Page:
Roy Harold Scherer, Jr., known professionally as Rock Hudson, was an American film and television actor, recognized as a romantic leading man during the 1950s and 1960s, most notably in several romantic comedies with his most famous co-star, Doris Day. Hudson was voted "Star of the Year", "Favorite Leading Man", and similar titles by numerous movie magazines. The tall actor was unquestionably one of the most popular and well-known movie stars of the time. He completed nearly 70 motion pictures and starred in several television productions during a career that spanned over four decades. Hudson was also one of the first major Hollywood celebrities to die from an AIDS-related illness.
Hudson was born Roy Harold Scherer, Jr., in Winnetka, Illinois, the only child of Katherine Wood, a telephone operator, and Roy Harold Scherer, Sr., an auto mechanic who abandoned the family during the depths of the Great Depression. His mother remarried and his stepfather Wallace "Wally" Fitzgerald adopted him, changing his last name to Fitzgerald. Hudson's years at New Trier High School were unremarkable. He sang in the school's glee club and was remembered as a shy boy who delivered newspapers, ran errands and worked as a golf caddy.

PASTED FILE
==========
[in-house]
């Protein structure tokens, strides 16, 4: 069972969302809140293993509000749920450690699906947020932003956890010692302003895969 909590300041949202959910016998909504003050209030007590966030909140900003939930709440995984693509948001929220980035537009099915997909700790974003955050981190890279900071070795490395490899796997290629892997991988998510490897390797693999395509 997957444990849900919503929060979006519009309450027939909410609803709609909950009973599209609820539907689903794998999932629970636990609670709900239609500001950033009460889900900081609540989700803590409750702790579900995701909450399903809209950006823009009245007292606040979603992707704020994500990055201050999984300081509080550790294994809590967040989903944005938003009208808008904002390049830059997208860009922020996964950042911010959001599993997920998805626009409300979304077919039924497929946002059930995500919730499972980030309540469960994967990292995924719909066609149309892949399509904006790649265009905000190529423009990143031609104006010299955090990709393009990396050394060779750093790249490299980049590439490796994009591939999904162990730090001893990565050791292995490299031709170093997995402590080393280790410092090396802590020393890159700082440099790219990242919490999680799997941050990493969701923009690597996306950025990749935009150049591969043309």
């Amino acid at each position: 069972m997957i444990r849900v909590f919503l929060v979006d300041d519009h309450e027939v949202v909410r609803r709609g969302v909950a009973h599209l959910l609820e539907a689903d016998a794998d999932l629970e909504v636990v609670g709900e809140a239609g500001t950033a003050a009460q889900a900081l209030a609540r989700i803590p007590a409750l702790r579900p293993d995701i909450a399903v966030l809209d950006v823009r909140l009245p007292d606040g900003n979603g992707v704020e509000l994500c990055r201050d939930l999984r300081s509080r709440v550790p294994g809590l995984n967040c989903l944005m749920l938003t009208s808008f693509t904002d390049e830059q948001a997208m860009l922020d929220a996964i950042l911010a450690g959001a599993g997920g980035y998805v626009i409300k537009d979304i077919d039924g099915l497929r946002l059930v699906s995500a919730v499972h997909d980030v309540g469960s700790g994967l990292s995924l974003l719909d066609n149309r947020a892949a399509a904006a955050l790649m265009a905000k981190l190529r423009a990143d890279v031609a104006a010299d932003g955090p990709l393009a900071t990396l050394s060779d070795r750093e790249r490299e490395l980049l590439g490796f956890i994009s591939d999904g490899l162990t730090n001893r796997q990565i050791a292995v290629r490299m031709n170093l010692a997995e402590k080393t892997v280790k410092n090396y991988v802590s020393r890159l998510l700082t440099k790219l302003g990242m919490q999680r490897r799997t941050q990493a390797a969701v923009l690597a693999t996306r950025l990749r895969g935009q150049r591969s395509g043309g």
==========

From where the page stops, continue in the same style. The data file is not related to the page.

After graduating from high school, he served in the Philippines as an aircraft mechanic for the United States Navy during World War II. In 1946, Hudson moved to the Los Angeles area to pursue an acting career and applied to the University of Southern California's dramatics program, but he was rejected owing to poor grades. Hudson worked for a time as a truck driver, longing to be an actor but with no success in breaking into the movies. A fortunate meeting with Hollywood talent scout Henry Willson in 1948 got Hudson his start in the business.
Hudson made his debut with a small part in the 1948 Warner Bros.' Fighter Squadron. Hudson needed no fewer than 38 takes before successfully delivering his only line in the film.